ERIC Mugabo is a 4-year-old child who should be in a nursery school. His age mate in the neighbourhood wakes up early to prepare for school as Mugabo looks on. Mugabo’s parent has no plan of sending him to Kindergarten. He will start school when he turns 7 as a primary one pupil. Many pupils in Rwanda are joining primary education without going through Nursery education, which experts say is a fundamental foundation in Education.
“He is still a young boy; when he turns seven he will start Primary One,” says Mugabo’s mother when asked why a child who should be in Kindergarten is seated at home.
Like many parents who are keeping their children at home, Mugabo has her reasons. She says there are very few nursery schools in her area and even the few ones are too expensive for an ordinary parent. As a result most Rwandan children begin school at the age of seven without going through nursery education.
The education structure in Rwanda starts with the Pre-primary education level where children are expected to attend for a period of three years. Nursery schools are supposed to be attended by children between the ages of 3 and 6. This level of education aims to encourage the socialisation of children and to stimulate their senses by allowing them to live and play with other children.
According to Ministry of Education statistics published in 2012, nursery schools in the country are estimated at 1471 for over 111875 children who were in Nursery school at the time of the survey. This is a small fraction of pupils who should be joining in Nursery every year.
“I think we have our education priorities mixed up. We should be spending more on Early Childhood Development because it is the foundation of good education,” said an education expert working with an NGO.
The State Minister in charge of Primary and Secondary Education, Dr. Mathias Harebamungu, said that the government initiated the Early Childhood Development (ECD), to address some of the challenges related to Nursery education.
“Even before the nursery stage or education, we realised that as government, through the Ministry of Gender and Family Promotion, that there must be a childhood development initiative,” said Harebamungu.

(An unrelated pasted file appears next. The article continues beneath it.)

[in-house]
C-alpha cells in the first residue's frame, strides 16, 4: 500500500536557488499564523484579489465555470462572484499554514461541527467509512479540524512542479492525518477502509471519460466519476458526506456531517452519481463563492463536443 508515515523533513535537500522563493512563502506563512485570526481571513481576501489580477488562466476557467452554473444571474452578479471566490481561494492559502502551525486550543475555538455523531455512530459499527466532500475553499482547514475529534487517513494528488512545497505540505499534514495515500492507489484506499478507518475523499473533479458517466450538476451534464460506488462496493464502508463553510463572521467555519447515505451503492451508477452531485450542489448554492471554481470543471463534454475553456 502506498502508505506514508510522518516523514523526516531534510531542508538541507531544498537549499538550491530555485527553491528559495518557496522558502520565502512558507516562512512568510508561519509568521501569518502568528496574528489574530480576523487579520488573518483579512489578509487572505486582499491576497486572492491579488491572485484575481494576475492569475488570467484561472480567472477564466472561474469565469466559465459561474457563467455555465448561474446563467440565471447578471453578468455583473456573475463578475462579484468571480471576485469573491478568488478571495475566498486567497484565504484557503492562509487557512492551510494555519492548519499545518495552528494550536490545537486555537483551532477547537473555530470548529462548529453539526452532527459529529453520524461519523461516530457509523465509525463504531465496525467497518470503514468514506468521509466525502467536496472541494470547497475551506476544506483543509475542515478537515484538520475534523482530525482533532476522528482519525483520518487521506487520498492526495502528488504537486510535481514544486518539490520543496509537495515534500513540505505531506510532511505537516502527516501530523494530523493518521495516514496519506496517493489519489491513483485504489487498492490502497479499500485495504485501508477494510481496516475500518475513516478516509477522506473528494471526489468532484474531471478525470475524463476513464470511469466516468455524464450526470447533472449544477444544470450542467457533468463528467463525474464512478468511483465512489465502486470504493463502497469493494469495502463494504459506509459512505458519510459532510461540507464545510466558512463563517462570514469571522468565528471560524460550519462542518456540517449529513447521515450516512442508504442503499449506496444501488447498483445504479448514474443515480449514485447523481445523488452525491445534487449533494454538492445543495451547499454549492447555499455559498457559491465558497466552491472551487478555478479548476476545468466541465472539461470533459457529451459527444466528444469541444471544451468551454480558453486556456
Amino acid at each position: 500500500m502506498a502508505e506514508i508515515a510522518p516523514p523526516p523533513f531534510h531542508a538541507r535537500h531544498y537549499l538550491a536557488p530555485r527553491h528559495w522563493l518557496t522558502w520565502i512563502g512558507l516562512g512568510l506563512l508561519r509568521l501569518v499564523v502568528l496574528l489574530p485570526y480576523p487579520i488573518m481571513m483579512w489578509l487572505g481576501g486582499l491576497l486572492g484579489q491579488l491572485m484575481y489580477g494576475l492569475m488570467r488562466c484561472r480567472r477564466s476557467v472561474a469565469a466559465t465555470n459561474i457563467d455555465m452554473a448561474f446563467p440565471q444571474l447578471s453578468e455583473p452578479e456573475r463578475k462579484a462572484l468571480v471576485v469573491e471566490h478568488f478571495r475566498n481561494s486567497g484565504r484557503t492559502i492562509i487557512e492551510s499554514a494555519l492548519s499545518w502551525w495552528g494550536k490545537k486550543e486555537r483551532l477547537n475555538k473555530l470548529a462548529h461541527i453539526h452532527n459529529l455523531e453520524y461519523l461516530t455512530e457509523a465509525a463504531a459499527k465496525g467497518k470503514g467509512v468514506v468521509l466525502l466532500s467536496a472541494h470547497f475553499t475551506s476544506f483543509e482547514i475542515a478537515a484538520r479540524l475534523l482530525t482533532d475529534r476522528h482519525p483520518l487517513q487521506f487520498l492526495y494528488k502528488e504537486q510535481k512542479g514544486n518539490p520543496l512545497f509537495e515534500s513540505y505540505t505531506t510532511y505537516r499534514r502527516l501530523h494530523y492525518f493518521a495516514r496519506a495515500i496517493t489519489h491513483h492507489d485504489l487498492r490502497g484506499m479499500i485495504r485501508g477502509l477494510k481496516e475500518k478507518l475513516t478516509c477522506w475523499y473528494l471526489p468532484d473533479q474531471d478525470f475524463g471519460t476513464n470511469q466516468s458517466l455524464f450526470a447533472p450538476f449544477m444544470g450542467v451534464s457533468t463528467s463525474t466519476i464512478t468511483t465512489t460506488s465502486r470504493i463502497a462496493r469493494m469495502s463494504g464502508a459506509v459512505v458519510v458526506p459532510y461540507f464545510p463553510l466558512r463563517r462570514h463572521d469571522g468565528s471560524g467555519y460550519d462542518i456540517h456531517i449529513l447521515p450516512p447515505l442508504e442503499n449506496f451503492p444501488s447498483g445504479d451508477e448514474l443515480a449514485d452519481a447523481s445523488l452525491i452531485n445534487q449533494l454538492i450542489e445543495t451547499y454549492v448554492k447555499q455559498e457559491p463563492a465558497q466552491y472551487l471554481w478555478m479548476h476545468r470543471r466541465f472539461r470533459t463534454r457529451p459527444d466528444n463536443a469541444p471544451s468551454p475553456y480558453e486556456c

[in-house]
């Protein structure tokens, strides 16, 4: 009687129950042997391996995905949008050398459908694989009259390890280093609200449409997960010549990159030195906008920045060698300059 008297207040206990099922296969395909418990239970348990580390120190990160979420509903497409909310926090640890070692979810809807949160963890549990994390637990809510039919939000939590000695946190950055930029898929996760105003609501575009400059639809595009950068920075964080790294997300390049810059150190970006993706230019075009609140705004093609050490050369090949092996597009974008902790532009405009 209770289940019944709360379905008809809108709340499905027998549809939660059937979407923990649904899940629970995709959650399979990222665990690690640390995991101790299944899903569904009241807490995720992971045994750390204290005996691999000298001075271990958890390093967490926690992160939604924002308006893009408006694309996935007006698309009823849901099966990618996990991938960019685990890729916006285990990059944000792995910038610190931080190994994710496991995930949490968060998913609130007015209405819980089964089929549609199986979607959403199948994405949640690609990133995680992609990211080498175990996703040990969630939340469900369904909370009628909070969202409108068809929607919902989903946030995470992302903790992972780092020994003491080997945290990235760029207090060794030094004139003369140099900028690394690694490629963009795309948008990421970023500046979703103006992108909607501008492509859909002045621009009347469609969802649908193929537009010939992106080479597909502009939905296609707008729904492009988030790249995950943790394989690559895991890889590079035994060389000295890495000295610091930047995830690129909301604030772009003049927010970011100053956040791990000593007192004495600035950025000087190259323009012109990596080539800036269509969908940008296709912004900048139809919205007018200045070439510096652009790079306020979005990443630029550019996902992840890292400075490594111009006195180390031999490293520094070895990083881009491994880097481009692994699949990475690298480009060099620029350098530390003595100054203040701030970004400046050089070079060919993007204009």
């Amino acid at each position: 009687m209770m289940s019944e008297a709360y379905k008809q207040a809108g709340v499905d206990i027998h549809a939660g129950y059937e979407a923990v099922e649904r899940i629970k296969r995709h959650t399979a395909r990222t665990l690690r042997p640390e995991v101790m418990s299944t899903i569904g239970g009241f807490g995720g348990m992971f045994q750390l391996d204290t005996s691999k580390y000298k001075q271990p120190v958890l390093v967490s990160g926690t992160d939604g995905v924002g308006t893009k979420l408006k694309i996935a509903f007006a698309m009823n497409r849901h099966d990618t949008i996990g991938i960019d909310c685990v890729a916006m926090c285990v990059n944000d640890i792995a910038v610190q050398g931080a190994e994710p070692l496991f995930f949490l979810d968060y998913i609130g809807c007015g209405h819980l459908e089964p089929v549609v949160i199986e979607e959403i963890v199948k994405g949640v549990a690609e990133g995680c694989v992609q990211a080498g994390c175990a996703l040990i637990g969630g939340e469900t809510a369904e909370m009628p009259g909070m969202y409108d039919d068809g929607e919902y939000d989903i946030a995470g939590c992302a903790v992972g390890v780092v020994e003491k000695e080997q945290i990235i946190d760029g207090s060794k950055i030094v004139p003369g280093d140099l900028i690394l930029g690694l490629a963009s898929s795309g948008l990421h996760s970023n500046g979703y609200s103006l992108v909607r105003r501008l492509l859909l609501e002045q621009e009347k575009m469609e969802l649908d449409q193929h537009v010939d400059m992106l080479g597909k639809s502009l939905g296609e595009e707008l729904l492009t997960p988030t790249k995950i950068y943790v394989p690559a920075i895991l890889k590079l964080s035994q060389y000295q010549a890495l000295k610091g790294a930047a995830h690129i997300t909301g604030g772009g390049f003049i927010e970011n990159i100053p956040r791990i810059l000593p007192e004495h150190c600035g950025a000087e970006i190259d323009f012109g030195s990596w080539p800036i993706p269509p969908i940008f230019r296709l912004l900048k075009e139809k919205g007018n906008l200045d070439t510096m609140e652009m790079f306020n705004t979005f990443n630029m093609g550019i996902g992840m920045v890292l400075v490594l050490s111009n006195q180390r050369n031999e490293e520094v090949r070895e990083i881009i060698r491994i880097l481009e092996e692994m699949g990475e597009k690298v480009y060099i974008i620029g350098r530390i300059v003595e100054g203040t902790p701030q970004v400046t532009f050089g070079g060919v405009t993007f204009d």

He explained that according to the law governing nursery, primary and secondary education, nursery schools are meant to be community based and that the only thing that the government has to do is to invest, support and promote this form of education.
The Minister explained that early childhood development is also one of the pillars of the Economic Development Poverty Reduction Strategy II, which is a government initiative towards sustainable development.
Attending nursery allows children to get used to a schedule, learn how to socialise in a group, outgrow their shyness and prepare for the next level of their education much better. Nursery schooling helps to build children’s confidence and they get better at expressing themselves than if they just remained at home waiting to join the free primary education.
According to Jane Kanyemera, a nursery school teacher, children are taught everything since a nursery is that place where you place seedlings if you want them to grow well into something big and well functioning.
“We give them age-appropriate activities covering language, music, physical education so as to develop their intellectual, emotional, social, creative and physical skills,” she said.
“Those who head straight to primary miss out on a lot of things that can only be learnt at the nursery level,” she added.
Aline Umutoni, a parent of three from Kimisagara sector Nyarugenge district, said she wanted to see all her children attend nursery but the only challenge she used to face was the absence of a nearby nursery school in her area. Before she moved to Kimisagara she was living in Nyabihu district where nursery schools are very few and far from where she lived.
“Apart from the towns, nursery schools are very few in villages and this does not favour most people living in remote areas. This forces them to give up and just wait for the primary level,” she said. “I had to improvise possible ways of taking my son to school at Nyabugogo every day which I thought was risky, because he was using a motor cycle,” she said.
There is also a perception among some parents who think nursery education is nothing but a waste of time. “All my children have never gone through nursery and haven’t been affected in their road to success. The last one is in S4 and I haven’t had a problem,” said Sandra Musiimenta, mother of four.
Is Nursery Education too expensive?
Pre-primary Education sector has been largely left in private hands. As a result the fees structure has been left at the mercy of school owners whose prime objective is profit making.
However, parents who can’t afford nursery education can still create an impact in the lives of their children. Experts say they can encourage them to mentor the children themselves. Parents can guide the toddlers to become accepted in community. They must play the role of igniting life skills in them. They should prepare them for the primary level.
Pre-primary education is paramount in shaping a child’s character. ‘‘In early education we emphasize socialization – we emphasise children, even as young as eighteen months, are taught life skills necessary so they can fit in society,’’ says an education expert. With many of the best kindergartens charging hefty fees, the dilemma for many parents is where to take their little ones for quality day care at affordable costs – and many more even worry over opting out of the whole scheme.